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Jewish Federation of Las Vegas

Photograph of event hosted by the Jewish Federation of Las Vegas, 2000s

The non-profit Jewish Federation of Las Vegas is the central coordinating body for fundraising, planning, allocations, and community services for the Jewish community in Las Vegas, Nevada and serves as the local chapter of the Jewish Federations of North America. The Las Vegas chapter has served the community since the 1960s and has raised several million dollars to support Jewish and humanitarian causes in Las Vegas, Israel, and in 59 countries around the world.

The first major Jewish fund-raising organization in Las Vegas was the United Jewish Appeal. In 1947 it raised $40,000 for Jews in Europe and Palestine, the highest per-capita contribution in the United States. Las Vegas casino executives Moe Sedway, Jake Kozloff, Gus Greenbaum, Sam Tucker, and Moe Dalitz all served as chairs of the organization. 

The United Jewish Appeal morphed into the Las Vegas Combined Jewish Appeal during the 1960s, which was the first nationally recognized Jewish organization in Southern Nevada. The leadership also changed, with more involvement from members outside of the gaming industry. Jerome D. Mack served as the first president, followed by community leaders such as Arthur Marshall, Lloyd Katz, and Dorothy Eisenberg. After Jerry Countess was hired as the first director of the organization around 1975, the Combined Jewish Appeal founded the Jewish Family Service Agency and started publishing a newspaper called the Jewish Reporter. In November 1979 it affiliated with about 800 other chapters at the National Council of Jewish Federations, and became the Jewish Federation of Las Vegas.

In 2003 the Jewish Federation of Las Vegas affiliated with the national umbrella organization United Jewish Communities, now known as the Jewish Federations of North America. The Las Vegas organization was briefly known as the Jewish Federation of Las Vegas/United Jewish Community (JFLV/UJC), a name that did not stick. Local beneficiary organizations of Jewish Federation funds in 2014 included Las Vegas Senior Lifeline; JewEL (Jewish Emerging Leaders); Hillel at University of Nevada, Las Vegas and University of Nevada, Reno; Jewish Information and Volunteer Service (JIVS); Jewish Community Foundation; and more. The Jewish Federation describes itself as "Las Vegas’ Center for Jewish Philanthropy and Community Development" committed to the values of "Tikkun Olam (repairing the world); Tzedakah (righteousness and philanthropy); and G’milut Hasadim (acts of kindness and service)."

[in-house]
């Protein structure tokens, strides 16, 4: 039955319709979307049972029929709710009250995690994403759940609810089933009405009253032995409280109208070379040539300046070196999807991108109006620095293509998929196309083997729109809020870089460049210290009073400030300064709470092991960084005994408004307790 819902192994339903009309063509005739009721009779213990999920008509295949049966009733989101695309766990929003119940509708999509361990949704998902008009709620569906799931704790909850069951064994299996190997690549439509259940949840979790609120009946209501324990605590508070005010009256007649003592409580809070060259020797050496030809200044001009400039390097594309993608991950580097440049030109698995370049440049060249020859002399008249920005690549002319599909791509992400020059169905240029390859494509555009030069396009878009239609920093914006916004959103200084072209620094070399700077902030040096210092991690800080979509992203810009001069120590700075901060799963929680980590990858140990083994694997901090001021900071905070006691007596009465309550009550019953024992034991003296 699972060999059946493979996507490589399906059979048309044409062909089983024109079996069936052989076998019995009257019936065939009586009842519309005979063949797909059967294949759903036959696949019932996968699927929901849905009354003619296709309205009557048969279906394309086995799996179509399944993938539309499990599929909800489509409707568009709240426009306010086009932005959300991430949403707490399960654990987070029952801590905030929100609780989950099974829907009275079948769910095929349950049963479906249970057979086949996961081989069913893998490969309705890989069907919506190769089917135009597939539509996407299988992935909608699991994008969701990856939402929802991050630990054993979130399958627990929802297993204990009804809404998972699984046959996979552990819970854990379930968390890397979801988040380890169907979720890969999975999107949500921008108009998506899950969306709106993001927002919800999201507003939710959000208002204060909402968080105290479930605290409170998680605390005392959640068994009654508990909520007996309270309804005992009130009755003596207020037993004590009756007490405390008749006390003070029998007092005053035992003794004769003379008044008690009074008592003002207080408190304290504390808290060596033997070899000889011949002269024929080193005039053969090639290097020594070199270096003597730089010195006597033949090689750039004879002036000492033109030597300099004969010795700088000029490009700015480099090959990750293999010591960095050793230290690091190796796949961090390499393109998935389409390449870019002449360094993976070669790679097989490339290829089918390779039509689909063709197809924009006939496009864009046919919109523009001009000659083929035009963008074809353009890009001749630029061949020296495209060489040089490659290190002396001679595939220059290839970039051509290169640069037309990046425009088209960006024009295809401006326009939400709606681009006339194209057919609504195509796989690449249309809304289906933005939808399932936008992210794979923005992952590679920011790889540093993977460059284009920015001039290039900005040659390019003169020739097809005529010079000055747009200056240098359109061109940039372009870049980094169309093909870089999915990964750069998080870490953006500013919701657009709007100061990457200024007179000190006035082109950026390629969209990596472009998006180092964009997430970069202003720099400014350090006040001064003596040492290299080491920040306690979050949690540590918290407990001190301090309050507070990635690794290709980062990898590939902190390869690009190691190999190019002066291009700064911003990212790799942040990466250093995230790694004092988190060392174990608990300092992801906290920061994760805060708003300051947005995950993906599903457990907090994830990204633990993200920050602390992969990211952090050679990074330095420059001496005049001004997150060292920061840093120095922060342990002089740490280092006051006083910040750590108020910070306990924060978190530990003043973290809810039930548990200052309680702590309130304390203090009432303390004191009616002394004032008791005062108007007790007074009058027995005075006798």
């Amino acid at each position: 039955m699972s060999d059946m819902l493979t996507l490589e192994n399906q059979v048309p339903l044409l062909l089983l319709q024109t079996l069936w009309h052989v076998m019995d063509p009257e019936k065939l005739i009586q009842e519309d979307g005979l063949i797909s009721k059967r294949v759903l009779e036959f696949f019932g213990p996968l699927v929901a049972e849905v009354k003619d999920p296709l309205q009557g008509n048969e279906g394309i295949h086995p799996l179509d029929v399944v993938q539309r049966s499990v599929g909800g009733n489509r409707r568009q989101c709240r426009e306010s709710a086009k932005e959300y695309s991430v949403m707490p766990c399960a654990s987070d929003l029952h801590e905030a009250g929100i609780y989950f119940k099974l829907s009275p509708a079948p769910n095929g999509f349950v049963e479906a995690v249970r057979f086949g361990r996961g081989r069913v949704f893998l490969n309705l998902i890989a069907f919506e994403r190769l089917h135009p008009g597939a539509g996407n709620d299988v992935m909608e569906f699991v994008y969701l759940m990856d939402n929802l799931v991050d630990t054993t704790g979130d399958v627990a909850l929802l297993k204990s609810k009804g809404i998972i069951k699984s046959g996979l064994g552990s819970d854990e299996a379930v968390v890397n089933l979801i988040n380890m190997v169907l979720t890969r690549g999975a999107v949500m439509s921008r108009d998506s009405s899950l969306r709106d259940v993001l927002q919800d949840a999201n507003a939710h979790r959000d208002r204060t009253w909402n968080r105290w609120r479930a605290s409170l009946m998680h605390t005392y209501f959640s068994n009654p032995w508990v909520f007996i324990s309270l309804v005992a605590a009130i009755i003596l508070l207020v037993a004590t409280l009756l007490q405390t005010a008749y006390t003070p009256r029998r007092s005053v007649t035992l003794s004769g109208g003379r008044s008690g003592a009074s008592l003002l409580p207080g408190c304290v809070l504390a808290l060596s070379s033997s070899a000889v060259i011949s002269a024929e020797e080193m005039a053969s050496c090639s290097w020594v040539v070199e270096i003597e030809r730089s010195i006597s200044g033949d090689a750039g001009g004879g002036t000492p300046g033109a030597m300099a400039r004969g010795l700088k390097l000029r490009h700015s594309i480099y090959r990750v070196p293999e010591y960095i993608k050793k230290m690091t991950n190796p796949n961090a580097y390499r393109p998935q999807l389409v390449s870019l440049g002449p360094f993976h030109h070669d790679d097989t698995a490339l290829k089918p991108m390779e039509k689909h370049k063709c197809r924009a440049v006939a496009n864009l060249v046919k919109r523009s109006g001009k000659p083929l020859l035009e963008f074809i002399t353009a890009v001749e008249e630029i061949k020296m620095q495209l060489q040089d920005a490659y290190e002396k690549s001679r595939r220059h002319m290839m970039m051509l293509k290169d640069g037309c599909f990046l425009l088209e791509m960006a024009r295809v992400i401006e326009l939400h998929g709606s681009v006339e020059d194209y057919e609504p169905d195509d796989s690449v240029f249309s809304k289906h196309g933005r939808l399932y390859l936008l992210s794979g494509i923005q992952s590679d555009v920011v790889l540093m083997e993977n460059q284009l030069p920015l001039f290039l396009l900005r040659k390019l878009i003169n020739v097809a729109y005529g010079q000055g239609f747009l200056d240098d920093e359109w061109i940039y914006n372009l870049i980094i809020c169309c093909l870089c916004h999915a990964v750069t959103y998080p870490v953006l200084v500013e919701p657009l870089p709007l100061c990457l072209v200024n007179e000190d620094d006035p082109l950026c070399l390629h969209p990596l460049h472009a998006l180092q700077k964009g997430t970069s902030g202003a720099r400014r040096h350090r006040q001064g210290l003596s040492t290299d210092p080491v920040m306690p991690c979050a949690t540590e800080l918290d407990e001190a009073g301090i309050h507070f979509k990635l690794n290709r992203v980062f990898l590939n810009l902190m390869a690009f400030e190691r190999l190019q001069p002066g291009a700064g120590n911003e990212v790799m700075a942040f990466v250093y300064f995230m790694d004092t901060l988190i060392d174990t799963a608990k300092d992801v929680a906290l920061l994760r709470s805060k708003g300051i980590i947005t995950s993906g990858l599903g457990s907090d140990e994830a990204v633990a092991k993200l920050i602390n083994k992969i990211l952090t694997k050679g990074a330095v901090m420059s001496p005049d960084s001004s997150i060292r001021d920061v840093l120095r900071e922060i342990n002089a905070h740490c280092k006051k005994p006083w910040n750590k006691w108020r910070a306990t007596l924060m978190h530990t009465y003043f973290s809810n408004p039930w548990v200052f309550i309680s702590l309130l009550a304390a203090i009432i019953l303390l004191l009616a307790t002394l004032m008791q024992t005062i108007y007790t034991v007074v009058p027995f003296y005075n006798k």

At the Federation's annual meeting in December 2016, new CEO Todd Polikoff and incoming President Marla Letizia announced the organization's name change to Jewish Nevada. 

 

Sources:

"About Us." Jewish Federation of Las Vegas. Accessed February 17, 2015. http://jewishlasvegas.com/about-us.

Marschall, John P. Jews in Nevada: a history. Reno: University of Nevada Press, 2008.

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